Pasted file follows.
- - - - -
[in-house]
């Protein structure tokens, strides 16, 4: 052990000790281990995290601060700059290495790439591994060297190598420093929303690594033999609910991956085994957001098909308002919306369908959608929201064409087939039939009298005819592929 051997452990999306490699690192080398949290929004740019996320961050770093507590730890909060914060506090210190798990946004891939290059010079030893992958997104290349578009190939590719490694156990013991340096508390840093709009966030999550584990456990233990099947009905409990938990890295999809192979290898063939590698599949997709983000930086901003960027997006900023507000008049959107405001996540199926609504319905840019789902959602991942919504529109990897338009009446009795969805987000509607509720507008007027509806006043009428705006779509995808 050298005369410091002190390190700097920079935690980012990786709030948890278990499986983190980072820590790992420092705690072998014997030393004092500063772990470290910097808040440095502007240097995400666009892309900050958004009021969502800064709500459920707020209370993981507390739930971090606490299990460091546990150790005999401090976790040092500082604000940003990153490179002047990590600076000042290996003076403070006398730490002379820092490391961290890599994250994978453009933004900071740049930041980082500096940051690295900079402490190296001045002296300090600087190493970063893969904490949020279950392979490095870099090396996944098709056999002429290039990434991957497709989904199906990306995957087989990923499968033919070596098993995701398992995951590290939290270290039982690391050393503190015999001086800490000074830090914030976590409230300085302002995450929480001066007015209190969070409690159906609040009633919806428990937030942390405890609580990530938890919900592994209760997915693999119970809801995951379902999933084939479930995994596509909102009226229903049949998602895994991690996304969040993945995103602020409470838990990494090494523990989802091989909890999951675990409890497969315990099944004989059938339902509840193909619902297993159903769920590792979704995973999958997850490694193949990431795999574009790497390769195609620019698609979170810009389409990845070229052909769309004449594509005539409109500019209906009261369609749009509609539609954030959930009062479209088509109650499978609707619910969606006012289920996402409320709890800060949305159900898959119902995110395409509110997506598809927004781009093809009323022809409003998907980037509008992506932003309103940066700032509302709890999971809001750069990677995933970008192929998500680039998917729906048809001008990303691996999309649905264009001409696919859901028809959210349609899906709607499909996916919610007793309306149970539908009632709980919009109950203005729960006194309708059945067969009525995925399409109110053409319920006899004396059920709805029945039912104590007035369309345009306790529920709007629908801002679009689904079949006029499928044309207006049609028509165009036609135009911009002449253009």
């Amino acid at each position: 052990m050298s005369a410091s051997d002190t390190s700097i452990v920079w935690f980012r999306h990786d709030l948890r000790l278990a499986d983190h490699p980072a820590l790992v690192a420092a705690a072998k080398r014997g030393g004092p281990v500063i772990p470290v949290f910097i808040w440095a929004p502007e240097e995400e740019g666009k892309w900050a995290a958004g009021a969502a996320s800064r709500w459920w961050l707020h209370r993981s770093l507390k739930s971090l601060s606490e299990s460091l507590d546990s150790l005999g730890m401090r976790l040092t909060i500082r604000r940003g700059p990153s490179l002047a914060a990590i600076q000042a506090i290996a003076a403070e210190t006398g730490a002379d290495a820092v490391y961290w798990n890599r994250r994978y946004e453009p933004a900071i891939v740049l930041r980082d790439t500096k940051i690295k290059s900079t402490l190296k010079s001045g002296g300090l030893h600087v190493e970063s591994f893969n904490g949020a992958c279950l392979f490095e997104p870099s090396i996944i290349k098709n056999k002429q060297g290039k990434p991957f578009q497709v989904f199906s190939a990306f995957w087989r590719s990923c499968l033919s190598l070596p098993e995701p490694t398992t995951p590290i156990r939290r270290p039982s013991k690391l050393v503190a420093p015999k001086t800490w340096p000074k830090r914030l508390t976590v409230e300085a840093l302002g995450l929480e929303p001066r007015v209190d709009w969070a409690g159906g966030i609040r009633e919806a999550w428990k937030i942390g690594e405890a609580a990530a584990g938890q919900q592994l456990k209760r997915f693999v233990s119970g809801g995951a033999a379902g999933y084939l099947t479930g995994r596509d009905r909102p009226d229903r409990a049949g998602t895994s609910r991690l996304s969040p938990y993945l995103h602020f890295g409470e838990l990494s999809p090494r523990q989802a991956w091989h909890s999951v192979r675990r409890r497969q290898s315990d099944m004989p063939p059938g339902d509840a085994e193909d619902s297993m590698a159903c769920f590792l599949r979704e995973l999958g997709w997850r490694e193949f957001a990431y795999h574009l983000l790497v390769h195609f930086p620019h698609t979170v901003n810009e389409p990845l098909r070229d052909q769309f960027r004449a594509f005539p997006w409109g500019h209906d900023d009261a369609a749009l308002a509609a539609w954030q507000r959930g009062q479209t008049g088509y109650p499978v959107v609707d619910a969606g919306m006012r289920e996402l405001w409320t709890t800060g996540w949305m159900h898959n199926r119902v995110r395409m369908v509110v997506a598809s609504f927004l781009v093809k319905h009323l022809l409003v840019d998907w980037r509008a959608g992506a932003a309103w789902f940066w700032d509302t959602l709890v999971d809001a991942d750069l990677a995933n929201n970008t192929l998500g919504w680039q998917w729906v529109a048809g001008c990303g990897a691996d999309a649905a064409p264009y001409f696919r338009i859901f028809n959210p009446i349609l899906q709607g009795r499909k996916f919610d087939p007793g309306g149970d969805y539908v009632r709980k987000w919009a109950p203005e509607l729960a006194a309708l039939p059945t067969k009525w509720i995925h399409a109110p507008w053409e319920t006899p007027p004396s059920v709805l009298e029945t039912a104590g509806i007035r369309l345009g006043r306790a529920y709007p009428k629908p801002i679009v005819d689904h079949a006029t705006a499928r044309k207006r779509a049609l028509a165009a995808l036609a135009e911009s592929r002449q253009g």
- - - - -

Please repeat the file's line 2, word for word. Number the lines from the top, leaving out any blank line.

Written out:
């Protein structure tokens, strides 16, 4: 052990000790281990995290601060700059290495790439591994060297190598420093929303690594033999609910991956085994957001098909308002919306369908959608929201064409087939039939009298005819592929 051997452990999306490699690192080398949290929004740019996320961050770093507590730890909060914060506090210190798990946004891939290059010079030893992958997104290349578009190939590719490694156990013991340096508390840093709009966030999550584990456990233990099947009905409990938990890295999809192979290898063939590698599949997709983000930086901003960027997006900023507000008049959107405001996540199926609504319905840019789902959602991942919504529109990897338009009446009795969805987000509607509720507008007027509806006043009428705006779509995808 050298005369410091002190390190700097920079935690980012990786709030948890278990499986983190980072820590790992420092705690072998014997030393004092500063772990470290910097808040440095502007240097995400666009892309900050958004009021969502800064709500459920707020209370993981507390739930971090606490299990460091546990150790005999401090976790040092500082604000940003990153490179002047990590600076000042290996003076403070006398730490002379820092490391961290890599994250994978453009933004900071740049930041980082500096940051690295900079402490190296001045002296300090600087190493970063893969904490949020279950392979490095870099090396996944098709056999002429290039990434991957497709989904199906990306995957087989990923499968033919070596098993995701398992995951590290939290270290039982690391050393503190015999001086800490000074830090914030976590409230300085302002995450929480001066007015209190969070409690159906609040009633919806428990937030942390405890609580990530938890919900592994209760997915693999119970809801995951379902999933084939479930995994596509909102009226229903049949998602895994991690996304969040993945995103602020409470838990990494090494523990989802091989909890999951675990409890497969315990099944004989059938339902509840193909619902297993159903769920590792979704995973999958997850490694193949990431795999574009790497390769195609620019698609979170810009389409990845070229052909769309004449594509005539409109500019209906009261369609749009509609539609954030959930009062479209088509109650499978609707619910969606006012289920996402409320709890800060949305159900898959119902995110395409509110997506598809927004781009093809009323022809409003998907980037509008992506932003309103940066700032509302709890999971809001750069990677995933970008192929998500680039998917729906048809001008990303691996999309649905264009001409696919859901028809959210349609899906709607499909996916919610007793309306149970539908009632709980919009109950203005729960006194309708059945067969009525995925399409109110053409319920006899004396059920709805029945039912104590007035369309345009306790529920709007629908801002679009689904079949006029499928044309207006049609028509165009036609135009911009002449253009």